— -- The Senate voted 51-50 on Tuesday to move forward with a debate on health care reform, even though it was not clear what measure the body will be considering. Vice President Mike Pence cast the tie-breaking vote.
Before the voting began, protesters in the Senate's public gallery chanted "Kill the bill" and "Shame! Shame!"
Sen. John McCain, R-Ariz., who was diagnosed with brain cancer last week, returned to the Senate floor to vote in favor of moving the debate forward. His appearance was met with a standing ovation.
"I voted for the motion to proceed to allow debate to continue and amendments be offered," McCain said. "I will not vote for this bill as it is today. It's a shell of a bill right now. We all know that."
The Senate GOP has been dealt several setbacks, including not having enough votes for its original plan to repeal and replace aspects of Obamacare or for a straight repeal, but President Trump has pushed for Republican lawmakers to make progress on one of his legislative priorities.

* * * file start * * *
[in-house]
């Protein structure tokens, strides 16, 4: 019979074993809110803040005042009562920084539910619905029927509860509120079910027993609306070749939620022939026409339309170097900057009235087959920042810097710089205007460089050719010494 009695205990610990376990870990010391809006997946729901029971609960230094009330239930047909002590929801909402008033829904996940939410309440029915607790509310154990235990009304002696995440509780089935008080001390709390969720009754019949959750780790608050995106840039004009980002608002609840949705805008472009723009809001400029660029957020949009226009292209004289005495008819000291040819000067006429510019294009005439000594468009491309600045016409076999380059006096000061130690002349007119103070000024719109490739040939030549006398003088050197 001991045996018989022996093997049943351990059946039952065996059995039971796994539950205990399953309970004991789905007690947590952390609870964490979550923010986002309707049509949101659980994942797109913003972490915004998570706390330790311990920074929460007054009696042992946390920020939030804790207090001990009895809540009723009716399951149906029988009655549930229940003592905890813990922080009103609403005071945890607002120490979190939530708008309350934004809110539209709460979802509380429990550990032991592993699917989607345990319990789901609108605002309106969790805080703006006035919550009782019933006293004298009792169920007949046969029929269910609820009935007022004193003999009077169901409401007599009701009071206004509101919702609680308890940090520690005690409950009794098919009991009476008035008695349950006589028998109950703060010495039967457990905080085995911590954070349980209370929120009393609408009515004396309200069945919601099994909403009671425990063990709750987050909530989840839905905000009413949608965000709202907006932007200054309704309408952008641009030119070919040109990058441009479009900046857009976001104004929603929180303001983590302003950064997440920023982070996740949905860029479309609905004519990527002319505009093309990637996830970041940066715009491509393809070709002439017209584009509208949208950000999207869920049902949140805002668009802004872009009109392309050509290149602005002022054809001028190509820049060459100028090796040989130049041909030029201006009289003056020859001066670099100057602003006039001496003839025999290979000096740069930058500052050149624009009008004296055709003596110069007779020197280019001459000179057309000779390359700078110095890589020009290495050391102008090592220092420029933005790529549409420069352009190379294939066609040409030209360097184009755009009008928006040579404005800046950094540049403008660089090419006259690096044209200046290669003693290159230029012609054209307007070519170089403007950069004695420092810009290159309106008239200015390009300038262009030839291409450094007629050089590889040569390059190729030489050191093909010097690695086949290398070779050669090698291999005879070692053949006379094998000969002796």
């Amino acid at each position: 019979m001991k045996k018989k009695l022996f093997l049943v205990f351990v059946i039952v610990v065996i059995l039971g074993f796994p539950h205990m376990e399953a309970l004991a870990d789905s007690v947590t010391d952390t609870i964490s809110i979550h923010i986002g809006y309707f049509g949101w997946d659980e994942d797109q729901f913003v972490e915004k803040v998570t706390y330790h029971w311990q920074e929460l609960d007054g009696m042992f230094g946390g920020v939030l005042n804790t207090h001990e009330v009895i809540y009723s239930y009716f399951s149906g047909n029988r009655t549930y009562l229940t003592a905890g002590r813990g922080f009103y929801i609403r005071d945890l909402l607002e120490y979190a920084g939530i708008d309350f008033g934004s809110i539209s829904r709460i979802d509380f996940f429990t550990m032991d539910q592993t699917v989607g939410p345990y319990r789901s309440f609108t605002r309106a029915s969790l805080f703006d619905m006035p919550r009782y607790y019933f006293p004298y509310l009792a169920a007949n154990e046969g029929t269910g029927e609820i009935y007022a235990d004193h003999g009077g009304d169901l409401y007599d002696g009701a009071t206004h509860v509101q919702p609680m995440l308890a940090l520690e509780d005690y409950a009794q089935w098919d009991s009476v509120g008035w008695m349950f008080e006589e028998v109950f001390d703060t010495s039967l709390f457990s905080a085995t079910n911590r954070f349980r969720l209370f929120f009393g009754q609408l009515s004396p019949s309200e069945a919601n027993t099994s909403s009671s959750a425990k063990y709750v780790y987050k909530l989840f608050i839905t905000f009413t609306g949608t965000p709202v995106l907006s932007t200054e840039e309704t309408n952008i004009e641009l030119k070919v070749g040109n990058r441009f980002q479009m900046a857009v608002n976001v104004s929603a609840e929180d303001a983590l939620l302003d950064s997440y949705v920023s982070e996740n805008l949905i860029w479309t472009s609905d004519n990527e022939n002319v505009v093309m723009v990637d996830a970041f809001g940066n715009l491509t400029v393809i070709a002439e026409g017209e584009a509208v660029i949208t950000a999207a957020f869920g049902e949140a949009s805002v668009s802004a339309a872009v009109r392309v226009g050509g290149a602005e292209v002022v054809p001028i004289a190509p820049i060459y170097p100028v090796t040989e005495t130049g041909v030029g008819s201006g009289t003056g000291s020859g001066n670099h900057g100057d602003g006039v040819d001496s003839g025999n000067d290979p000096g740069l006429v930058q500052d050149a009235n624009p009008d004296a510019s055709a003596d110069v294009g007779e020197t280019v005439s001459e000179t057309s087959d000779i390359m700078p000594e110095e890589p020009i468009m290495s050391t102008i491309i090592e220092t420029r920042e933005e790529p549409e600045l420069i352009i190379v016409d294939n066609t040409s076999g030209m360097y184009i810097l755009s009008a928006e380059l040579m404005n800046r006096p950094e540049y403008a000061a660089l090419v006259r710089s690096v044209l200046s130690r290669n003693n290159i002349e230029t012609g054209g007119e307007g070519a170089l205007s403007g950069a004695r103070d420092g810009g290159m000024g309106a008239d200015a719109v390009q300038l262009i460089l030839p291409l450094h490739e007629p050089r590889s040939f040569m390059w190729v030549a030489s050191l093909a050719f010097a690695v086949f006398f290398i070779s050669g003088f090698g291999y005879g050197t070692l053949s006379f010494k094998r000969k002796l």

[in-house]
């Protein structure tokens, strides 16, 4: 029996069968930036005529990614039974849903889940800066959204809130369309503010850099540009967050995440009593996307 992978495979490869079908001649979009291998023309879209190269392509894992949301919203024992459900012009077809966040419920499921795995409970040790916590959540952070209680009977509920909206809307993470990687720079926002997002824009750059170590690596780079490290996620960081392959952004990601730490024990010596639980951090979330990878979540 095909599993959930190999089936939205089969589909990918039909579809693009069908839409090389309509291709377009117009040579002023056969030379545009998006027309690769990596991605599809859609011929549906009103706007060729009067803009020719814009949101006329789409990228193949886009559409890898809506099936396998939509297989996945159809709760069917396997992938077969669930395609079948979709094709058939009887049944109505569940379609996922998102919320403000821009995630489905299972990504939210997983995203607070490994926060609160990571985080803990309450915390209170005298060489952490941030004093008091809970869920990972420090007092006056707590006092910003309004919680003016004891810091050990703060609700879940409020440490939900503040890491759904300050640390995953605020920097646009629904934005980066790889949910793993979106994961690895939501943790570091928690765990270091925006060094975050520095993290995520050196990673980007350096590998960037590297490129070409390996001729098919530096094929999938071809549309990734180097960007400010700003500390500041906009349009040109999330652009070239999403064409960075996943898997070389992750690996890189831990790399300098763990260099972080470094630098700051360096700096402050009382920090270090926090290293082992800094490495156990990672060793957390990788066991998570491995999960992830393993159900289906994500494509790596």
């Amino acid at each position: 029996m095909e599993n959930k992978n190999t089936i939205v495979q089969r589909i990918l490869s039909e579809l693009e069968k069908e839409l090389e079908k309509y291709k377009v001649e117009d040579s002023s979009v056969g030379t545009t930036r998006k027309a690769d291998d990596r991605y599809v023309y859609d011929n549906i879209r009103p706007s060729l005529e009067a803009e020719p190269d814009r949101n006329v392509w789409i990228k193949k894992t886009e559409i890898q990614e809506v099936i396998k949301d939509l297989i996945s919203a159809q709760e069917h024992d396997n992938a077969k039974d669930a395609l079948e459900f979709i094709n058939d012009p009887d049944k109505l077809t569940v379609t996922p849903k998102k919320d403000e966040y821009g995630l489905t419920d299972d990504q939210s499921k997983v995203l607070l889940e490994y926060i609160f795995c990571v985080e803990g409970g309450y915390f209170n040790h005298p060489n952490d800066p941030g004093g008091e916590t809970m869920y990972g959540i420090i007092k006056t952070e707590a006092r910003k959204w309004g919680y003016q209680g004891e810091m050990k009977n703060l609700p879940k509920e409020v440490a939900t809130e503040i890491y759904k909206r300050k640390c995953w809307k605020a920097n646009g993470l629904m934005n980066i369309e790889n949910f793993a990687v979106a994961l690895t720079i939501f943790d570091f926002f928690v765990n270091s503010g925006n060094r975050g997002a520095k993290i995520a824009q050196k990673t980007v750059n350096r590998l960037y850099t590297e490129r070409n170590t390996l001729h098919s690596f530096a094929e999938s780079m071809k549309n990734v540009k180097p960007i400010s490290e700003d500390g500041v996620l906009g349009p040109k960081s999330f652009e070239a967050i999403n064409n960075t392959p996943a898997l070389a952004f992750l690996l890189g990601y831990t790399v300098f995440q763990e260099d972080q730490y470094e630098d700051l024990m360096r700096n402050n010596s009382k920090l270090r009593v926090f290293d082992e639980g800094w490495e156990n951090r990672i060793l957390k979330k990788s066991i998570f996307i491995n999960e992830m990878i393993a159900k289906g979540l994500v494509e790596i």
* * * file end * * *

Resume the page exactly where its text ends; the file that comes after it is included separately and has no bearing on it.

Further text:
Senate Majority Leader Mitch McConnell said the debate on health care in the chamber will be "an open amendment process."
"This is just the beginning. We're not out here to spike the football. This is the long way," McConnell said after the vote. "But we'll finish at the end of the week, hopefully with a measure that can either go to the House and be taken up or go to conference" — in which differences between the chambers' bills are resolved. "And we're pleased to have been able to take the first step, and that's the direction for today."
In a statement released today, Trump said he applauded senators for "taking a giant step to end the Obamacare nightmare."
"As this vote shows, inaction is not an option, and now the legislative process can move forward as intended to produce a bill that lowers costs and increases options for all Americans," the statement said. "The Senate must now pass a bill and get it to my desk so we can finally end the Obamacare disaster once and for all."
Trump thanked McCain on Twitter for returning to D.C. "for such a vital vote."